H.R. expert explains what employers need to know about new marijuana regulations
Research shows that there has been a 33 percent increase in positive drug tests on employees.
“We are looking at an increase in employee usage of marijuana in industries across the board,” says Rob Wilson, President of Employco USA (a national employment-solutions firm) and human resources expert. “Most importantly, test results showed that there was a double-digit jump of marijuana use in transportation and warehouse fields, which could be very problematic as operating heavy machinery while under the influence of marijuana could be very dangerous indeed.”
However, with 10 states making it legal to use marijuana recreationally, and 33 states making it legal to use medically, employers might wonder what rights they have when taking a hard line on drug use in the workplace.
“Your ability to monitor drug use among your employees is going to depend on whether or not you are a unionized or private workplace,” says Wilson. “While you have the right to expect and require sobriety from workers on the job, it can become a bit tricky when you suspect drug use and want to act on your fears.”
Wilson says that if you work in a non-unionized environment, you should ask a supervisor or human resources team member to help you determine if an employee is under the influence of marijuana.
“If your suspicions are backed up by other leaders in your company, you can discipline and even terminate your employee,” says Wilson.
If you work in a collective-bargaining workplace, Wilson says that you should have a series of steps laid out in your handbook that will help everyone understand what the outcome of marijuana use on the job will be.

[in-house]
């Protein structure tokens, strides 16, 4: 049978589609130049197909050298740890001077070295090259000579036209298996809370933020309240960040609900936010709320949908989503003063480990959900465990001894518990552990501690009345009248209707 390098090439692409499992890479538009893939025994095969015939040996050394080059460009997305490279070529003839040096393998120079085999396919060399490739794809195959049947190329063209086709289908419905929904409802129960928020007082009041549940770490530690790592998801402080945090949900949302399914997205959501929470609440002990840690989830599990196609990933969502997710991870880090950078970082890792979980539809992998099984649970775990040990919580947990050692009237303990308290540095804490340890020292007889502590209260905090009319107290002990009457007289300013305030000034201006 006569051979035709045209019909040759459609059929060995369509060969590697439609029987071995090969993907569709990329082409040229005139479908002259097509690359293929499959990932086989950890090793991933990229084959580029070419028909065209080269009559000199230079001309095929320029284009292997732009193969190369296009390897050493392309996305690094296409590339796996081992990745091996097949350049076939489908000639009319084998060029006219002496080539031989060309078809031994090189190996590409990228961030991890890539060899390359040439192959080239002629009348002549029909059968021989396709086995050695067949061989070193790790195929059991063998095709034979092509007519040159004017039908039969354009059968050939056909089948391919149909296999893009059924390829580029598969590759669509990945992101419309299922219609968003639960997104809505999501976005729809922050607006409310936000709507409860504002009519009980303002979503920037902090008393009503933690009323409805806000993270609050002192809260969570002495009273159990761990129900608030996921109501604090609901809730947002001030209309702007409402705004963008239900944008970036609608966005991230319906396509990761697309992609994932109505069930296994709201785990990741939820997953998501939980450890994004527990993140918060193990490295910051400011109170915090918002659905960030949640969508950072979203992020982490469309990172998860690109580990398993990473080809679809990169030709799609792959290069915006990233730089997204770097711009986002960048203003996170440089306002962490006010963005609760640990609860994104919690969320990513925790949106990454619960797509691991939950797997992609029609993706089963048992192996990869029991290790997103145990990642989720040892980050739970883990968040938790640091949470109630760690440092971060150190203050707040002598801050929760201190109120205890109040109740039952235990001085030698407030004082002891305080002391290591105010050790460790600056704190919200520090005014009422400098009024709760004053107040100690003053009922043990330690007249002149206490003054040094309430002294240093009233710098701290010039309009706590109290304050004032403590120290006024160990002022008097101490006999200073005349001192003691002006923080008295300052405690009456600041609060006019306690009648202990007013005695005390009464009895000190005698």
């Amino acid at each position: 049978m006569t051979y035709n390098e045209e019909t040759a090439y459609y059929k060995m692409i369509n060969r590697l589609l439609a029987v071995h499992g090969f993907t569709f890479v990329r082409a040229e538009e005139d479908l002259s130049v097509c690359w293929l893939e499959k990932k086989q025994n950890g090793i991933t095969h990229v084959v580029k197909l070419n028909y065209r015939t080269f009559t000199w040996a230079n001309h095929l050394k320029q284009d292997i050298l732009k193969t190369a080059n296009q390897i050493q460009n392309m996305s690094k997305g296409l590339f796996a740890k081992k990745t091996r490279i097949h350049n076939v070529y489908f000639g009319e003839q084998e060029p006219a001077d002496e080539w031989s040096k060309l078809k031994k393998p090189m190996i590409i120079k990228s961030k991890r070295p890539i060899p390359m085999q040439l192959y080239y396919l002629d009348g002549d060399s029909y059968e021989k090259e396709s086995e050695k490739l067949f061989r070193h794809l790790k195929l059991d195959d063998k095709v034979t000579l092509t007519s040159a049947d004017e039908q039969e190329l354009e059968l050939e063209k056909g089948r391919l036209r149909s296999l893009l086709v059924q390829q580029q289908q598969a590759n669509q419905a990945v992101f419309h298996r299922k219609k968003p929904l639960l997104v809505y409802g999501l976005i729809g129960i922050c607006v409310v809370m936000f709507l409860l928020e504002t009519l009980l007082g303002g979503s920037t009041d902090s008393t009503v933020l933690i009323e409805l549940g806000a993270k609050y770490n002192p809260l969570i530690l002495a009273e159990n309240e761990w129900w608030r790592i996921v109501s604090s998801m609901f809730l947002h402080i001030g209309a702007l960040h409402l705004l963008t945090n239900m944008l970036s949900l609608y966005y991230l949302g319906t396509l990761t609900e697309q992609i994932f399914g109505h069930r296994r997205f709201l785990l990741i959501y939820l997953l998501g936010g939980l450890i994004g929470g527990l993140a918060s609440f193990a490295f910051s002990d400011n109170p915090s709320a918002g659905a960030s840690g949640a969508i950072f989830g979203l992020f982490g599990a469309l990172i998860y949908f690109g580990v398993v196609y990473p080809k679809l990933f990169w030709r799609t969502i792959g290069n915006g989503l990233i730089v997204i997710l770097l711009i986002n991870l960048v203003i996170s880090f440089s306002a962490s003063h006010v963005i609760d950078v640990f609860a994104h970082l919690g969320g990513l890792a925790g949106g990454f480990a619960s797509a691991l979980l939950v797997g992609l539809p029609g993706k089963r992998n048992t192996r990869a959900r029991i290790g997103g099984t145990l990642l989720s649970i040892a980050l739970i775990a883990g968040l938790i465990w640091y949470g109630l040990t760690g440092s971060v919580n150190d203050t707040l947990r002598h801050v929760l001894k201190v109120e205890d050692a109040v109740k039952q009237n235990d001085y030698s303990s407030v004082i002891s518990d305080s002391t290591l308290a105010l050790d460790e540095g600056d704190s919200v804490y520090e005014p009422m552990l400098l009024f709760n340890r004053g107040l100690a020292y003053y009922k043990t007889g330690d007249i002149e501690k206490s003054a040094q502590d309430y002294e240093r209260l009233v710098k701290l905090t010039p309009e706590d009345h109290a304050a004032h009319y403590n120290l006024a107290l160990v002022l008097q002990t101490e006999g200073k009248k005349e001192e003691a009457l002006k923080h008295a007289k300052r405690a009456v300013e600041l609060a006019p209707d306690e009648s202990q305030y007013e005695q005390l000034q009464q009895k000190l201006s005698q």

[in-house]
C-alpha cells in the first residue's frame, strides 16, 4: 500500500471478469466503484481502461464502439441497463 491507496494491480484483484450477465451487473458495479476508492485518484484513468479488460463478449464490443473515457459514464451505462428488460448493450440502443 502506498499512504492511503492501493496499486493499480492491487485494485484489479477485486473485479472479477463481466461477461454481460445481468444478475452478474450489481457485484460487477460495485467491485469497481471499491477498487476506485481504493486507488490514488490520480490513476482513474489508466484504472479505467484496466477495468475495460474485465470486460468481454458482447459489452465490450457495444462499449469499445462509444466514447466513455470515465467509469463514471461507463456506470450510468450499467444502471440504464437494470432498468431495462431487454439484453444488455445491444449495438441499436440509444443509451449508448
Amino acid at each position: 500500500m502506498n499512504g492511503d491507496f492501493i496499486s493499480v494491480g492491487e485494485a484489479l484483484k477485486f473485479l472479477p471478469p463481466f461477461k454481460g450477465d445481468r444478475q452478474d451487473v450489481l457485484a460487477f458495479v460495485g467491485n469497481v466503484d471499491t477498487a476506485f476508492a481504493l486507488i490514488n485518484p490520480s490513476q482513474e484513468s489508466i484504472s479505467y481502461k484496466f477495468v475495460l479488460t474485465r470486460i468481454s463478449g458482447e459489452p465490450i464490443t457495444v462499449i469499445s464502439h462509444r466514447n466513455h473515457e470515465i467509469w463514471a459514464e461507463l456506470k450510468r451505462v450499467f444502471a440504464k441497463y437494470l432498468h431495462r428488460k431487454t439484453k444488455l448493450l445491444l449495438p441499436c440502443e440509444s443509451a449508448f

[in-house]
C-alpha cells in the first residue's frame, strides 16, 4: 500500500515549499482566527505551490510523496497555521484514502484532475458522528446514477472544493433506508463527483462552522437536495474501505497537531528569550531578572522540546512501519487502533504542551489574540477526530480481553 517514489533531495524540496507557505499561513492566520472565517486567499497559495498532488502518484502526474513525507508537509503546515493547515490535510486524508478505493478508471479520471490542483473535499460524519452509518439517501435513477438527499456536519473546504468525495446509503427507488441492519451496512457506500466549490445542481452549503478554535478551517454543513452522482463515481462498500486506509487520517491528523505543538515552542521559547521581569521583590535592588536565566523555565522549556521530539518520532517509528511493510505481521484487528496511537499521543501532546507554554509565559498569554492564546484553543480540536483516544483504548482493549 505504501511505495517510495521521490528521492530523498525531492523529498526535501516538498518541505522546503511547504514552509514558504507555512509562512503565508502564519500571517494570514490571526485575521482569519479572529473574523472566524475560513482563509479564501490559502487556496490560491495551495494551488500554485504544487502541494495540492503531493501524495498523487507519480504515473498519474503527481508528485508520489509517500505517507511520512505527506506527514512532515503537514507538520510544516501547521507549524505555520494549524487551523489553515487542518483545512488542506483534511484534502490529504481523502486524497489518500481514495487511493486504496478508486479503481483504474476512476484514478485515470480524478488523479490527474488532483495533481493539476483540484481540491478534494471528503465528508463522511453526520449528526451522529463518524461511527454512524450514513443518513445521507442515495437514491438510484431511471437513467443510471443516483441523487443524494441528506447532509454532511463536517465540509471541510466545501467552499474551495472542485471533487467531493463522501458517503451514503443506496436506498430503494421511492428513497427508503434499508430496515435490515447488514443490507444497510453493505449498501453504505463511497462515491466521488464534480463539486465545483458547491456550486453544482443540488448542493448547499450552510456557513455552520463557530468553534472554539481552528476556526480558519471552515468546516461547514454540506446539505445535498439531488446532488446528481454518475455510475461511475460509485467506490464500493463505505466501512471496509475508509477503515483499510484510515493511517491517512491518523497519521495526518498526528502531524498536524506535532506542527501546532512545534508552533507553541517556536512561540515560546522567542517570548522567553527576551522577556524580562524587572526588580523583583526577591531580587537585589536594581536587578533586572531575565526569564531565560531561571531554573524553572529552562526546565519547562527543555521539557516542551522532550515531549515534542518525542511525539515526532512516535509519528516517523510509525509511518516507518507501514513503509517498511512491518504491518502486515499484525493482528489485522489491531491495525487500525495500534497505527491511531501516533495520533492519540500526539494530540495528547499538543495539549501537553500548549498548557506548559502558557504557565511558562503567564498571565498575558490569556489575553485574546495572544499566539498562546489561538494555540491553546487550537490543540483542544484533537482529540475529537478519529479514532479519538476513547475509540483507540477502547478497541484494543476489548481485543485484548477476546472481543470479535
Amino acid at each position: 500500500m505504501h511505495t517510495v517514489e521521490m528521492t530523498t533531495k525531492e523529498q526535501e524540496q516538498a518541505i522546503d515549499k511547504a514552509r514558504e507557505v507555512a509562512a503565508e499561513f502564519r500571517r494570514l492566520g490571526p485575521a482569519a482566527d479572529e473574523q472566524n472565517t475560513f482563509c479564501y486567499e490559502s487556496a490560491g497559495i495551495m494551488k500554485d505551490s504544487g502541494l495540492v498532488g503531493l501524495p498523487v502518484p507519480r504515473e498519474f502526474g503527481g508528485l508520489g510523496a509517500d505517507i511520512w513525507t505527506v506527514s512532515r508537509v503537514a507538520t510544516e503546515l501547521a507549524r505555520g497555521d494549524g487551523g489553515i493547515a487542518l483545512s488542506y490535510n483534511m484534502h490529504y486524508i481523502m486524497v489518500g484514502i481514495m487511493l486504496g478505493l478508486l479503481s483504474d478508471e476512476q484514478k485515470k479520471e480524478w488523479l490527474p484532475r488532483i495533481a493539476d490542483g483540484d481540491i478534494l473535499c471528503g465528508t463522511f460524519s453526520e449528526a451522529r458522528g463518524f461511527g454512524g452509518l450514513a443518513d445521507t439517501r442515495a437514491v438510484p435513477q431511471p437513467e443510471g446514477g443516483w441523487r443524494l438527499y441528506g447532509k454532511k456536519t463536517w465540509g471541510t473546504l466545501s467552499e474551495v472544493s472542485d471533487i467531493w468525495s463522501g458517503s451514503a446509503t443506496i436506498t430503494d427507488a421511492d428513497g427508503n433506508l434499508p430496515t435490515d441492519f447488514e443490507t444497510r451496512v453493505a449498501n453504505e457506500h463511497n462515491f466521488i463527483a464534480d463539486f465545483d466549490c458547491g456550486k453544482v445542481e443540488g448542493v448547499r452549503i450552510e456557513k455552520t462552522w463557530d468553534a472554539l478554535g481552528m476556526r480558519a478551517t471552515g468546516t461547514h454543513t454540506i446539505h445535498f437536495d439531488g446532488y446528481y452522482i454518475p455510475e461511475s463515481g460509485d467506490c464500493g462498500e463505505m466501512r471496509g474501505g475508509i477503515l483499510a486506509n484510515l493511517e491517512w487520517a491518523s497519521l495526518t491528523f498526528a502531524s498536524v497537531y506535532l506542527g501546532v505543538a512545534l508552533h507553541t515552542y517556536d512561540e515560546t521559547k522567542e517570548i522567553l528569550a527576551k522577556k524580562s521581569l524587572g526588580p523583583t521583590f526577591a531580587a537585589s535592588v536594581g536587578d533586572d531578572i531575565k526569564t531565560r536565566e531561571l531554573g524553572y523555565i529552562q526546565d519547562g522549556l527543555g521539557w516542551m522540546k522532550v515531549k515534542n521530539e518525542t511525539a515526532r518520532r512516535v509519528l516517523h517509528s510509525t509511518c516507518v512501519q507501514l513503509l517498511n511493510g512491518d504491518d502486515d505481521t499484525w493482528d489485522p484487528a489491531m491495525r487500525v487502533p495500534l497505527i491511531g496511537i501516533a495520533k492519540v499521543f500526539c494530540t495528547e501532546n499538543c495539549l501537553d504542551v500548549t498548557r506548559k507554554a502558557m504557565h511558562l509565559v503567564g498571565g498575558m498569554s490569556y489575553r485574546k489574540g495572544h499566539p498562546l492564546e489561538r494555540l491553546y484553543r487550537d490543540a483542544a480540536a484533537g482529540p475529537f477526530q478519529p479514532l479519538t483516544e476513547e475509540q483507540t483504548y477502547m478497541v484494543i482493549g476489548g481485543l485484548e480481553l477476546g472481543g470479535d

“These steps might include drug testing, verbal warnings, and even requiring your employee to enroll in an EAP program if they want to keep their job,” says Wilson, referring to Employee Assistance Programs which can offer drug counseling for employees struggling with addiction.
Wilson says that even though Americans’ rights are changing as it relates to marijuana use, employers can still have a zero-tolerance policy about drug use on the job, even if the employee has the legal right to use marijuana recreationally or medically.
“While it is against the law to discriminate against someone simply because they have a medical marijuana card, as this could be seen as discrimination against someone with a disability, you can still require sobriety among your employees and treat marijuana the same way you would alcohol or prescription drugs like Vicodin,” says Wilson. “Whether an employee is driving heavy machinery or approving loans, you need your workers to be clear-headed and capable of performing at a normal level.”
For more on this topic, please contact Rob Wilson at email@example.com.